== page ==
I am writing about Dr. Robert Brandt's column, “Let Her Go.” (EMN 2014;36:1; http://bit.ly/1rZ0NMM.) I am concerned that he applied the term and spirit of DNR improperly. This is a bad example for young physicians trying to figure out a difficult issue. For this reason, I do not believe this should have appeared on your front page.
A DNR order expresses a patient's or family's wishes in a medical catastrophe. It is not, however, a blanket request not to be treated.
The patient came to the hospital for care of her chest pain. She even activated EMS to do so. She was portrayed as independent, alert, without dementia, and even a bit vain.
Her sudden demise, if I am interpreting the story correctly, was a sudden tachyarrhythmia with hypotension. Some fluids and anti-arrhythmics, or perhaps a single shock, may have resolved this issue.
The issue was not whether to initiate ventilatory support or long-term dialysis. There was no diagnosis of terminal cancer, end-stage cardiomyopathy, or advanced dementia. There was no indication that this patient had such a poor quality of life that any prolongation beyond the time of the initial history and physical exam would be considered improper. Rather, the issue was whether an acute and unexpected medical problem should have been treated.
I am a huge proponent of defining code status in the ED and allowing patients to weigh in on their own end-of-life decisions. I, too, have watched patients die when intervention would have been inappropriate, but this case was just a bad example.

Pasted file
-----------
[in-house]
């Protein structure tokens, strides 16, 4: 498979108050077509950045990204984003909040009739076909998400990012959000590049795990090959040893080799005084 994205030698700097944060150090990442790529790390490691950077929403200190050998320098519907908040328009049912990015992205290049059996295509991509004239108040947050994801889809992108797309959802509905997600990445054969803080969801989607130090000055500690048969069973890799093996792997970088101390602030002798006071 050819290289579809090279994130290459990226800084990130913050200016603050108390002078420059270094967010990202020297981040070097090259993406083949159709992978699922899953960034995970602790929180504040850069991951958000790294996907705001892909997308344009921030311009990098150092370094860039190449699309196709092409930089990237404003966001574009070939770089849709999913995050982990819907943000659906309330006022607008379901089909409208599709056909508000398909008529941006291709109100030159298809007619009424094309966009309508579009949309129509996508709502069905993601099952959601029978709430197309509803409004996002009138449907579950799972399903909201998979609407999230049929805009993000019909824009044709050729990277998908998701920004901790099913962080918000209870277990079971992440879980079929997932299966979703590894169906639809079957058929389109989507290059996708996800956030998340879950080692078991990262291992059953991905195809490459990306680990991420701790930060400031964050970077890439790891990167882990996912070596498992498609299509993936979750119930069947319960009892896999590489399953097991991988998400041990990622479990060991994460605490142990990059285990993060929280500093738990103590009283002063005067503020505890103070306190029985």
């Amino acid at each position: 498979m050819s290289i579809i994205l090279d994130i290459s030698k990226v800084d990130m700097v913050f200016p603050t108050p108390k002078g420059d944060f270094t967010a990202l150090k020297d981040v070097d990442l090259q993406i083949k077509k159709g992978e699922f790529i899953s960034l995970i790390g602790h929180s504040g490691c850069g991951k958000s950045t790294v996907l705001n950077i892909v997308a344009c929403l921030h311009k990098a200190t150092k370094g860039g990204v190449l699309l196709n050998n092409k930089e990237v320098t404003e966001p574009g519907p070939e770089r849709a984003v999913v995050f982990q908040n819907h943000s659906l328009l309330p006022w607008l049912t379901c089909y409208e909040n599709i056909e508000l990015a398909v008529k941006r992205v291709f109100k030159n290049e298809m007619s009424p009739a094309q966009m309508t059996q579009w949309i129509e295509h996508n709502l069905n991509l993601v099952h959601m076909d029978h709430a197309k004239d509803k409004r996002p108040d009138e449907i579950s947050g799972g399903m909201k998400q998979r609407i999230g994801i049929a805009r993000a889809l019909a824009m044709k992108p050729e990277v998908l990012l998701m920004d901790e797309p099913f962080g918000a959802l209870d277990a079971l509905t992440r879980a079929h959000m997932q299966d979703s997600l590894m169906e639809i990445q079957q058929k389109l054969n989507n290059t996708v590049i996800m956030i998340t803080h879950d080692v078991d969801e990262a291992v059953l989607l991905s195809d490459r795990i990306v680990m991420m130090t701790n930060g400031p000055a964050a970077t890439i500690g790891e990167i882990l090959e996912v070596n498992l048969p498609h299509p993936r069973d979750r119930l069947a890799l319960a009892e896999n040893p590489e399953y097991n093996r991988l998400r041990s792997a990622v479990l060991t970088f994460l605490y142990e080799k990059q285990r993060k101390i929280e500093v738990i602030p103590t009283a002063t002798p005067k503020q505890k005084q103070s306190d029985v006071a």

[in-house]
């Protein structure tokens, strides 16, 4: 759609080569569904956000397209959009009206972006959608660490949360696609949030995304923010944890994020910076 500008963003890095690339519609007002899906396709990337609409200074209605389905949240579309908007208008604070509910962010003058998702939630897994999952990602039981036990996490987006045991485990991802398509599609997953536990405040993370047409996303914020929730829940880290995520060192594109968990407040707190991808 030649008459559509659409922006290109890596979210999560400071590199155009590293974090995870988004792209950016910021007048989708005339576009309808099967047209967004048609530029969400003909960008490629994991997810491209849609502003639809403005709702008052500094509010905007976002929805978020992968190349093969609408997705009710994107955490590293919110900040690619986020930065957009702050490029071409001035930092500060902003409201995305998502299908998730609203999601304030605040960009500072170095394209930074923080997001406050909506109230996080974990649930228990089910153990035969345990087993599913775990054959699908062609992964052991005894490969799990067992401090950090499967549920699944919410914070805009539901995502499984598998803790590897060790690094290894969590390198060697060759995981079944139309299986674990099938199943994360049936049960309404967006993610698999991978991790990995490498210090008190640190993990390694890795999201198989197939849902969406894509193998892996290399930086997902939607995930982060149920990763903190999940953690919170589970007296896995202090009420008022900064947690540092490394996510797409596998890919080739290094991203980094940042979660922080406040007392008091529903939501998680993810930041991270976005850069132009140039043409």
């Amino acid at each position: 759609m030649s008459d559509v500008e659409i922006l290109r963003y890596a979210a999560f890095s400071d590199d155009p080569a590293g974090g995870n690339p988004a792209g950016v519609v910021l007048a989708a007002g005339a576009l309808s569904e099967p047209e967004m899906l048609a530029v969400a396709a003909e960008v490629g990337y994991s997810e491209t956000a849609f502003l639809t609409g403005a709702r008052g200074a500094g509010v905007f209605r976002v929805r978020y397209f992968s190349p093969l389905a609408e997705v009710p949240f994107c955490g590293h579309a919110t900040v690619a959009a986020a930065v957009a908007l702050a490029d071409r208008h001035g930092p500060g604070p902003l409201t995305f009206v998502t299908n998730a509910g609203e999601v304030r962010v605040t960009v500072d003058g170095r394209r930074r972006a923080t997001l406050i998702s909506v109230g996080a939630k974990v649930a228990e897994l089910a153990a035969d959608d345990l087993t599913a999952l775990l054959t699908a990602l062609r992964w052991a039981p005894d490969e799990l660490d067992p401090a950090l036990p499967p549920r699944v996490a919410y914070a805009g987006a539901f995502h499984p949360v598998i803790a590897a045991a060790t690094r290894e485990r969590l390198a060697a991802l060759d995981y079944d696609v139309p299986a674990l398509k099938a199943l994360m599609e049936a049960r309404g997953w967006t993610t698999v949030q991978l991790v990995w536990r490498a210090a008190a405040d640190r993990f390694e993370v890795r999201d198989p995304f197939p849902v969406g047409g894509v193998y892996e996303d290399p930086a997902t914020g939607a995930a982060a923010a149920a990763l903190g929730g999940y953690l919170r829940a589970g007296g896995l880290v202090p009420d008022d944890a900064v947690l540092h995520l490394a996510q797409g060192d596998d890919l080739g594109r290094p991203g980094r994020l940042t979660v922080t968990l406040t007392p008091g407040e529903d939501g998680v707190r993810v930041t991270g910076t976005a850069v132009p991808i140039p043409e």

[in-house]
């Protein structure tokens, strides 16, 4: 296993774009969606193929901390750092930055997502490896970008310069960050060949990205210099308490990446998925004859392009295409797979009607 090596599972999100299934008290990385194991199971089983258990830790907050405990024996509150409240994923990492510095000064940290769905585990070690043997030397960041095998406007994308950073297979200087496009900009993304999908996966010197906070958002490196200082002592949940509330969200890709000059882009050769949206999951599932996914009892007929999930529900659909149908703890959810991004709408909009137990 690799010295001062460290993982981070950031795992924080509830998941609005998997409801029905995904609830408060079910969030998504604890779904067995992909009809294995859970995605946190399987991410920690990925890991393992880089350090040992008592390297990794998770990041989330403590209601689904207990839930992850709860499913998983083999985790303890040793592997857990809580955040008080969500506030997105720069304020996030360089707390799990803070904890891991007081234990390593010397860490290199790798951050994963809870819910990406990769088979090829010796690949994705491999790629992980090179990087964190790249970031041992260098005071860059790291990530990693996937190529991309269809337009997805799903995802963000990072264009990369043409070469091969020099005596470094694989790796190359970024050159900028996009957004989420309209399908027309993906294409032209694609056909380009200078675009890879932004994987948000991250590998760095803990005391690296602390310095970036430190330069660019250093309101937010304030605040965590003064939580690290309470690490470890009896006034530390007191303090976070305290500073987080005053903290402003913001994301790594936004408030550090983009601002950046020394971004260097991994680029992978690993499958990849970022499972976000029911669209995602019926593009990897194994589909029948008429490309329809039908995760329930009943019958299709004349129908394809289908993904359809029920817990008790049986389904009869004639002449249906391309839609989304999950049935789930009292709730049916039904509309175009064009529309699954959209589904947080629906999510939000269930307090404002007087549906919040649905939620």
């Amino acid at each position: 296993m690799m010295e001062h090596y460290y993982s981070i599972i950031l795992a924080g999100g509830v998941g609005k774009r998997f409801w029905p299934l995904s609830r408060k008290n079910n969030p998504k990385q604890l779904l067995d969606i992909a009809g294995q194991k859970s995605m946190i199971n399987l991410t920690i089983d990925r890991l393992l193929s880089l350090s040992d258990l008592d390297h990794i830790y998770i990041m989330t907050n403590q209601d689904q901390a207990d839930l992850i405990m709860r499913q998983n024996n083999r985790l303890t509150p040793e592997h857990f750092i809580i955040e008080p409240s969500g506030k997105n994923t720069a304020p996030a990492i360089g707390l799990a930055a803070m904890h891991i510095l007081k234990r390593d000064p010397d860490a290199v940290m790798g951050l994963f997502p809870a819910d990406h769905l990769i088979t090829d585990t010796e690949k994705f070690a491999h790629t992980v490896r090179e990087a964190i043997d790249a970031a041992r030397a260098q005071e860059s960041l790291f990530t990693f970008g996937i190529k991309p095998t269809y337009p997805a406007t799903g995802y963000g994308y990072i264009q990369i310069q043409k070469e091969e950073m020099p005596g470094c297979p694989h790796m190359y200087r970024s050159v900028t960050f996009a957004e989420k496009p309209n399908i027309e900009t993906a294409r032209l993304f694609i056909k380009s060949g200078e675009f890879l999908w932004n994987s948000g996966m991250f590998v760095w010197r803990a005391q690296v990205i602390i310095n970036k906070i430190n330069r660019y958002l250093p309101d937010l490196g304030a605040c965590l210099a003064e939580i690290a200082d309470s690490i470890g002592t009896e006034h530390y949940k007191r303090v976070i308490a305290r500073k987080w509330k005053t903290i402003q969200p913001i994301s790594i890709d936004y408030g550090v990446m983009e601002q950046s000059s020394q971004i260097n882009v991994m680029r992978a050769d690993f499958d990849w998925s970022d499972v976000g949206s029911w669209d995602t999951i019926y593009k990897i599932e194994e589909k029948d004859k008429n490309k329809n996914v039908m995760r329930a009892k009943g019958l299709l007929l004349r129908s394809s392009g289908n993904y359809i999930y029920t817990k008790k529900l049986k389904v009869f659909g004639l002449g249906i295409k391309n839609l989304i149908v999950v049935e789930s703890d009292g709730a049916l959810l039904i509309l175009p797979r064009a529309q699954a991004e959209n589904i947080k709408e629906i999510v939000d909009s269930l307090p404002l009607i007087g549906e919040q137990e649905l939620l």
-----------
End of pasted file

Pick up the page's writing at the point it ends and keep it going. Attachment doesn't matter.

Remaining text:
Michael Sochat, MD
Dr. Brandt responds: Whenever I write about interesting cases that occur in the ED, I go above and beyond to make sure that I protect the patient. I try my hardest to be HIPAA-compliant so that even the patient himself would not know I was writing about him. At the same time, however, I still must recreate the feelings, emotions, and spirit of each circumstance that occurs, which creates a difficult dichotomy as a writer. I want to stay true to my writing and the events but also (and more importantly) protect my patients.
In my piece “Let Her Go,” I felt I kept the story true to the spirit of the actual encounter. The piece mentions heart rate and blood pressure but not pulse ox, presence of pulses, or any diagnosis that the patient may have had. A wealth of information is left out. In the actual case, the patient would definitely have needed CPR and immediate interventions that she specifically said she did not want. I thought the requirement for CPR was inferred.
But, as Dr. Sochat accurately pointed out, if this patient just needed some fluids, it would have been a great disservice not to intervene. Perhaps a line about the patient obviously needing intubation would have made the need for CPR clearer.